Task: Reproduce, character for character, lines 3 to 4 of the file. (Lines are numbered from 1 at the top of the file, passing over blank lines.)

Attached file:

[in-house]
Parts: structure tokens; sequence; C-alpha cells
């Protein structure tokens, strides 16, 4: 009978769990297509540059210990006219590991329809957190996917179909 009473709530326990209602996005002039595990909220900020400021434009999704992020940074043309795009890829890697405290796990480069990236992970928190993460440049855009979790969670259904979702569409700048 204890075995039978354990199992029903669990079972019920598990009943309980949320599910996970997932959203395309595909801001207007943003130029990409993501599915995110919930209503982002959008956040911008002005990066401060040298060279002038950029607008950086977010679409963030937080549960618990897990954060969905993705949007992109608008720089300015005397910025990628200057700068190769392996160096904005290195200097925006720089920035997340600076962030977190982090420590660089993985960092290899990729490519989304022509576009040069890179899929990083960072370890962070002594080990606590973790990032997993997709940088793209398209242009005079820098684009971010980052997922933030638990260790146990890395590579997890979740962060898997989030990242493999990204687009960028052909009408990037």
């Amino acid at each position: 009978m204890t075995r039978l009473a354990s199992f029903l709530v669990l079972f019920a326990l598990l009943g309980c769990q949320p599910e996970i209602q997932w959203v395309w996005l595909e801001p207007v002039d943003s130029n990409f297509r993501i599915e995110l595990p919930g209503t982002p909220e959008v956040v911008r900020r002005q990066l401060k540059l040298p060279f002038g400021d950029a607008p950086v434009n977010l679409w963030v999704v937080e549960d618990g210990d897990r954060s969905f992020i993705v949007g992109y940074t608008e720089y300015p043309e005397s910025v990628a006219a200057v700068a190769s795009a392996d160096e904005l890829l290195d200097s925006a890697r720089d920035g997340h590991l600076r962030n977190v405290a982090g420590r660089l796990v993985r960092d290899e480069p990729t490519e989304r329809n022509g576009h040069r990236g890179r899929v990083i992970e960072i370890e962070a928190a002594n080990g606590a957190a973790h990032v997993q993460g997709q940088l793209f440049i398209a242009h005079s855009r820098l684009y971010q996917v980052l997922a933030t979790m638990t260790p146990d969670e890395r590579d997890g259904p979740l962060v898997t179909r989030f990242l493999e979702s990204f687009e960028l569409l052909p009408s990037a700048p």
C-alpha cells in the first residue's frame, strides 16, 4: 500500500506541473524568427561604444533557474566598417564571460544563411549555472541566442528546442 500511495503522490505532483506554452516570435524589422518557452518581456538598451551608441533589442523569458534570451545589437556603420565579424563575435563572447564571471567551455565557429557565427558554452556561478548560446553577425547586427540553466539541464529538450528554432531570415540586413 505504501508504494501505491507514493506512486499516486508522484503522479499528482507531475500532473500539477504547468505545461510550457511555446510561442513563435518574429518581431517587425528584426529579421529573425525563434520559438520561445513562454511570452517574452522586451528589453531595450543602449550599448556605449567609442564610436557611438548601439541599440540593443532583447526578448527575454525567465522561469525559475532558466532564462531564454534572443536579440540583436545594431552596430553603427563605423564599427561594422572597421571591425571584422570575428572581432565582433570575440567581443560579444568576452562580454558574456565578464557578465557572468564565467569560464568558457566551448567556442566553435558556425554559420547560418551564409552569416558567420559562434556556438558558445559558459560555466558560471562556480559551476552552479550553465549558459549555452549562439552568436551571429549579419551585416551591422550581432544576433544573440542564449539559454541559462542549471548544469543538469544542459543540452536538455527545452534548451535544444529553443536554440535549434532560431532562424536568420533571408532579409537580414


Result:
């Protein structure tokens, strides 16, 4: 009978769990297509540059210990006219590991329809957190996917179909 009473709530326990209602996005002039595990909220900020400021434009999704992020940074043309795009890829890697405290796990480069990236992970928190993460440049855009979790969670259904979702569409700048 204890075995039978354990199992029903669990079972019920598990009943309980949320599910996970997932959203395309595909801001207007943003130029990409993501599915995110919930209503982002959008956040911008002005990066401060040298060279002038950029607008950086977010679409963030937080549960618990897990954060969905993705949007992109608008720089300015005397910025990628200057700068190769392996160096904005290195200097925006720089920035997340600076962030977190982090420590660089993985960092290899990729490519989304022509576009040069890179899929990083960072370890962070002594080990606590973790990032997993997709940088793209398209242009005079820098684009971010980052997922933030638990260790146990890395590579997890979740962060898997989030990242493999990204687009960028052909009408990037």
């Amino acid at each position: 009978m204890t075995r039978l009473a354990s199992f029903l709530v669990l079972f019920a326990l598990l009943g309980c769990q949320p599910e996970i209602q997932w959203v395309w996005l595909e801001p207007v002039d943003s130029n990409f297509r993501i599915e995110l595990p919930g209503t982002p909220e959008v956040v911008r900020r002005q990066l401060k540059l040298p060279f002038g400021d950029a607008p950086v434009n977010l679409w963030v999704v937080e549960d618990g210990d897990r954060s969905f992020i993705v949007g992109y940074t608008e720089y300015p043309e005397s910025v990628a006219a200057v700068a190769s795009a392996d160096e904005l890829l290195d200097s925006a890697r720089d920035g997340h590991l600076r962030n977190v405290a982090g420590r660089l796990v993985r960092d290899e480069p990729t490519e989304r329809n022509g576009h040069r990236g890179r899929v990083i992970e960072i370890e962070a928190a002594n080990g606590a957190a973790h990032v997993q993460g997709q940088l793209f440049i398209a242009h005079s855009r820098l684009y971010q996917v980052l997922a933030t979790m638990t260790p146990d969670e890395r590579d997890g259904p979740l962060v898997t179909r989030f990242l493999e979702s990204f687009e960028l569409l052909p009408s990037a700048p």